When Federal Drug Laws Create Havoc for Citizens Series: GOVERNMENT'S BIG GRAB. CIVIL FORFEITURE. to Many Law Enforcement Officials, Asset Seizure Is a Key Weapon in the War on Drugs. but to Citizens Who Lose Property, It Can Be a Personal and Legal Nightmare. Today, the First in a Five-Part Series
John Dillin, writer of The Christian Science Monitor, The Christian Science Monitor
IT was Friday afternoon, just before New Year's. Walter Cwikla, a state safety adviser, was behind his house, chopping firewood. His wife, JoAnn, was grocery shopping. Unnoticed, a federal agent walked to their front door where he posted an official warning - their home was being seized by the United States government.
Federal attorneys claimed that years before, the Cwiklas' garage had been used briefly to store drugs for a marijuana trafficker. The government's "proof": testimony from anonymous witnesses.
Returning home, Mrs. Cwikla discovered the seizure notice. "I almost passed out," she recalls. "I couldn't believe it. I thought they had the wrong person.... It was terrible. I lost 20 pounds."
That was 1989, yet today the Cwiklas' troubles persist. The case still has not come to trial. Legal fees are piling up. The family's finances are drained. The government offered to "settle" if the Cwiklas will pay $25,000, but they refused. "My husband ... was livid," Mrs. Cwikla says.
In the government's war on narcotics, the Cwikla case is symbolic. Federal and state lawmen, using expanded powers granted by Congress in the 1980s, can create financial, emotional, and legal havoc for ordinary citizens.
JoAnn and Walter Cwikla are accused of no crime. No illegal drugs were ever found on their property. No federal law enforcement official has ever searched their house. Yet under asset-forfeiture laws passed by Congress during the Reagan presidency, US officials can confiscate their property, even on hearsay testimony, without a criminal conviction.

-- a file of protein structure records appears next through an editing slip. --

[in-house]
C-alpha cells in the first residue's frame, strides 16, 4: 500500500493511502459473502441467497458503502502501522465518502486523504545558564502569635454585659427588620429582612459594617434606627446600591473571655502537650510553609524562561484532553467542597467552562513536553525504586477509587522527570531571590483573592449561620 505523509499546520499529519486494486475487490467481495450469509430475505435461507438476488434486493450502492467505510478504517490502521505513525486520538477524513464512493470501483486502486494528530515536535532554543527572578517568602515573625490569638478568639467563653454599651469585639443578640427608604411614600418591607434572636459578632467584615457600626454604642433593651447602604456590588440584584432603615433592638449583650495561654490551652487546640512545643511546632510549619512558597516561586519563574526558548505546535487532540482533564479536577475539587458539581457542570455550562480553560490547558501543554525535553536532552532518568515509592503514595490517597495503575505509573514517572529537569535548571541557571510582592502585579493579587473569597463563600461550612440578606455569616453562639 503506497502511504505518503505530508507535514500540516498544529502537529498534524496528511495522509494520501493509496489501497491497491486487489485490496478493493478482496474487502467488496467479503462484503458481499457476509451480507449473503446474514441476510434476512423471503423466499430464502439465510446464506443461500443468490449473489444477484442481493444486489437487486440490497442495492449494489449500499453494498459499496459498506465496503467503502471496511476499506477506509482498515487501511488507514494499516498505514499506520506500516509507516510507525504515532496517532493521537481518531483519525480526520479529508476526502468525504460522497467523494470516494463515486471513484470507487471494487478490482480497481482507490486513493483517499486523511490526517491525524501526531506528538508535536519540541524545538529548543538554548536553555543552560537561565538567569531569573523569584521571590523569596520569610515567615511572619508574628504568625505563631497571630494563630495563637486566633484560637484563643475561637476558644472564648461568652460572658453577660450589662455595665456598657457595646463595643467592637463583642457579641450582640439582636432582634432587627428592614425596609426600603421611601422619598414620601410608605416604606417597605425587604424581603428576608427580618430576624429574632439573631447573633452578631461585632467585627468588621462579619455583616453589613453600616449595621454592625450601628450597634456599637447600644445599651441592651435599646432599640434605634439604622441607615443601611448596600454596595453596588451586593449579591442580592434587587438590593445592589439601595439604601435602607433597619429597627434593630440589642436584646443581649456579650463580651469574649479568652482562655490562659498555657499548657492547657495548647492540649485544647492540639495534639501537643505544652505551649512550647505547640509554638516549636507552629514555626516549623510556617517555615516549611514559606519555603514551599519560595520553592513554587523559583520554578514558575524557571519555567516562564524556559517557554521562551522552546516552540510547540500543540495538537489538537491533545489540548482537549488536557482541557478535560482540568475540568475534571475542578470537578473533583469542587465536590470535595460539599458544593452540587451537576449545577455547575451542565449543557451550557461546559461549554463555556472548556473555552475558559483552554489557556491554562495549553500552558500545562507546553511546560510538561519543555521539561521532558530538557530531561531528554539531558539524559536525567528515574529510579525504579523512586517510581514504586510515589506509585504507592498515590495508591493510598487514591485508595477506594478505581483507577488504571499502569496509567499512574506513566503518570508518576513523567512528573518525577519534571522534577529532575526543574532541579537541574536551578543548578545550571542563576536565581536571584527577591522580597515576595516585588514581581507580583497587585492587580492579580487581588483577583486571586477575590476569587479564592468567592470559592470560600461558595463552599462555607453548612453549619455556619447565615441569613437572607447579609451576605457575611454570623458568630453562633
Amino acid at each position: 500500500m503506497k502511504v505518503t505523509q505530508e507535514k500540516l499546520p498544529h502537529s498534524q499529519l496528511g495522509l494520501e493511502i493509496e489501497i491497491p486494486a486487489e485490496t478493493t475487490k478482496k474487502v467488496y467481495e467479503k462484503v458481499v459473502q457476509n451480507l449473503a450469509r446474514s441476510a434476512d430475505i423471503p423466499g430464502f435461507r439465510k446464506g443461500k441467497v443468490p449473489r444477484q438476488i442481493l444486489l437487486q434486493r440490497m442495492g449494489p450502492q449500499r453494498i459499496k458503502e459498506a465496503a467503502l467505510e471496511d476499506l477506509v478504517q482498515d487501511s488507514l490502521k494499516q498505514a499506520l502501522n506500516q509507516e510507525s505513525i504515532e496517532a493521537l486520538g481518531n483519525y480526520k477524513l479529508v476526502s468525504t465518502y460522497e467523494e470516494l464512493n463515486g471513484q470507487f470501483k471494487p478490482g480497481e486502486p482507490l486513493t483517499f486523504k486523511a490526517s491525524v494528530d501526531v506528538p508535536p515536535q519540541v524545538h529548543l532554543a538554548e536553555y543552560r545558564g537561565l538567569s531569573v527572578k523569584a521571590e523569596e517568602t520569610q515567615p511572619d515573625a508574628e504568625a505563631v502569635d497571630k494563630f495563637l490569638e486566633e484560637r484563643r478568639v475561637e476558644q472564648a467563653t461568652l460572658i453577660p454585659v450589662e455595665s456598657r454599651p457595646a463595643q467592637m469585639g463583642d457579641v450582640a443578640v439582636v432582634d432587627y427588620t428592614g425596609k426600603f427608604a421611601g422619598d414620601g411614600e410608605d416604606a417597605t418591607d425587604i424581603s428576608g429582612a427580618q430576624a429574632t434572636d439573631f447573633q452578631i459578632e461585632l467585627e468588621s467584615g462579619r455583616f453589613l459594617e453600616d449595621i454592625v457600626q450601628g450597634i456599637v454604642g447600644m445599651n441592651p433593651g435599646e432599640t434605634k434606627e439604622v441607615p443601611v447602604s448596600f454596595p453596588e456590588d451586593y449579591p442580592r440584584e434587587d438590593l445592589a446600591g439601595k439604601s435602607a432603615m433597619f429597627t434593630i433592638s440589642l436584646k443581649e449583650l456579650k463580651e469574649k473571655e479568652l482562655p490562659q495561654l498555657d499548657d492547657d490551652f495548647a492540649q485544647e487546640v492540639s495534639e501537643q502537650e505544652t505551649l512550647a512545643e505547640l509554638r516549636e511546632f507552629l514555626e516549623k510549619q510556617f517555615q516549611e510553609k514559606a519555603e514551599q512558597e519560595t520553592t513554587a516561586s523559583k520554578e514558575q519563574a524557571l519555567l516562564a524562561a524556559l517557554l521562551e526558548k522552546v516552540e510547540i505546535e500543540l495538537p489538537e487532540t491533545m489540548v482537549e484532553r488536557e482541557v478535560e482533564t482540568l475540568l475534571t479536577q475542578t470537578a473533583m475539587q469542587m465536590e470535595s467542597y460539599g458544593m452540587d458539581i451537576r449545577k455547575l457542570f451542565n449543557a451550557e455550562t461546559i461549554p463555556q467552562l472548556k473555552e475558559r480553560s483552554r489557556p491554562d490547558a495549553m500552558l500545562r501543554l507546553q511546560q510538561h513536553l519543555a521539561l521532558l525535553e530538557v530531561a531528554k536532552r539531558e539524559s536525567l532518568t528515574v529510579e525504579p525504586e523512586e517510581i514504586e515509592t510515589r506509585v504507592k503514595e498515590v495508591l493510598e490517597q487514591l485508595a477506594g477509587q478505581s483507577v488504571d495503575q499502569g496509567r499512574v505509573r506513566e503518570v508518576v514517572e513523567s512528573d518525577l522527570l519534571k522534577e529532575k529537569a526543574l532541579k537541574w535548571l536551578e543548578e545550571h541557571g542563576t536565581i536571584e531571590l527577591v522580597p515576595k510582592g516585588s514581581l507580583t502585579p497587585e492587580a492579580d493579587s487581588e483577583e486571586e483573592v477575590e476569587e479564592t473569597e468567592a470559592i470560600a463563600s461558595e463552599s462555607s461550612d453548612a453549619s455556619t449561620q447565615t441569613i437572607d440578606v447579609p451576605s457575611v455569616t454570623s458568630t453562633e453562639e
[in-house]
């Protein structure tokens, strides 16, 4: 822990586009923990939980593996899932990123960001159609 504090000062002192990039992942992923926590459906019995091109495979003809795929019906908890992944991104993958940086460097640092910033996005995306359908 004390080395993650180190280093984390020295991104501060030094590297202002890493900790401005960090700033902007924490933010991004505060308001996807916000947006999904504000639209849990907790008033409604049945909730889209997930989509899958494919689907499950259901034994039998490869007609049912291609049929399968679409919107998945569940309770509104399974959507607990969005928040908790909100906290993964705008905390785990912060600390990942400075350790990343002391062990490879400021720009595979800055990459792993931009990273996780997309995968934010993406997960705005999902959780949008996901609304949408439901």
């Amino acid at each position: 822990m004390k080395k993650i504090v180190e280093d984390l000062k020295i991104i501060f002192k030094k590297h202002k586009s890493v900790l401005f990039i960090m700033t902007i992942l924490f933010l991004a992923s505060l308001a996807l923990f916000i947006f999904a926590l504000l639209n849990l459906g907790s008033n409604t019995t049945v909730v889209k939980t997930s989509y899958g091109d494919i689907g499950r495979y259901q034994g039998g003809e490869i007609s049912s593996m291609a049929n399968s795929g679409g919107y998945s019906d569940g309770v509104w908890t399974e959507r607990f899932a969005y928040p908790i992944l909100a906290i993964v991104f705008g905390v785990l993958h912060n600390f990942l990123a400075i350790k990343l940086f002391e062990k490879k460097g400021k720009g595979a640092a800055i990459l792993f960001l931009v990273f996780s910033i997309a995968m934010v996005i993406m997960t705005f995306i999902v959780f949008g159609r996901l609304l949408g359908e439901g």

Controversial cases like the Cwiklas' can be found from coast to coast. Jon Schoenhorn, the Cwiklas' attorney, compares the enforcement of drug laws to "the communist witch hunts" of the 1950s. Just an accusation of illegal behavior can be disastrous. Mrs. Cwikla charges: "They just want to ruin your life." Reagan-era laws
Critics claim that the Reagan-era drug laws are dangerously flawed. They permit government agents in drug cases to bypass criminal procedures - including constitutional safeguards - to impose huge civil penalties, an area in which the burden of proof is much less stringent.
Further, when law enforcement agencies seize property, they usually are permitted to keep the loot - whether it is cash, real estate, airplanes, or vehicles. The more they seize, the more they get.
Grim stories about zealous enforcement of the drug laws are raising cries of alarm from defense attorneys, constitutional scholars, lawmakers, and the news media.
* In Ventura County, Calif., officers stormed into the home of Mr. and Mrs. Donald Scott at Trails End Ranch in search of marijuana. Mr. Scott was shot dead. No drugs were found. Later, the county district attorney accused state and federal lawmen of being motivated by a desire to seize Scott's valuable ranch, and share the proceeds among various agencies.
* In Martin County, Fla., Customs agents and sheriff's deputies searched a newly purchased boat being delivered to Craig Klein, who was then a professor at Jacksonville University. In their hunt for illegal drugs, the officers punched 30 holes in the hull, ruptured the fuel tank, ripped out woodwork, and destroyed the engine. Again, no drugs. Damage, $30,500. The boat was sold for scrap.
* In Hamden, Conn., the residence of Paul and Ruth Derbacher was seized after marijuana and cocaine belonging to their grandson was found in their home. They had raised the grandson since he was 10. The government sold the grandparents' home, but in a compromise that a US attorney calls "about as fair as you can get," the government gave the couple a $25,106.46 check for a portion of its value. A state judge told the Derbachers, who now live in an apartment: "You are probably only guilty of being too tolerant of a criminal grandson."
Congress was targeting drug kingpins when it passed tough forfeiture laws during the last decade. …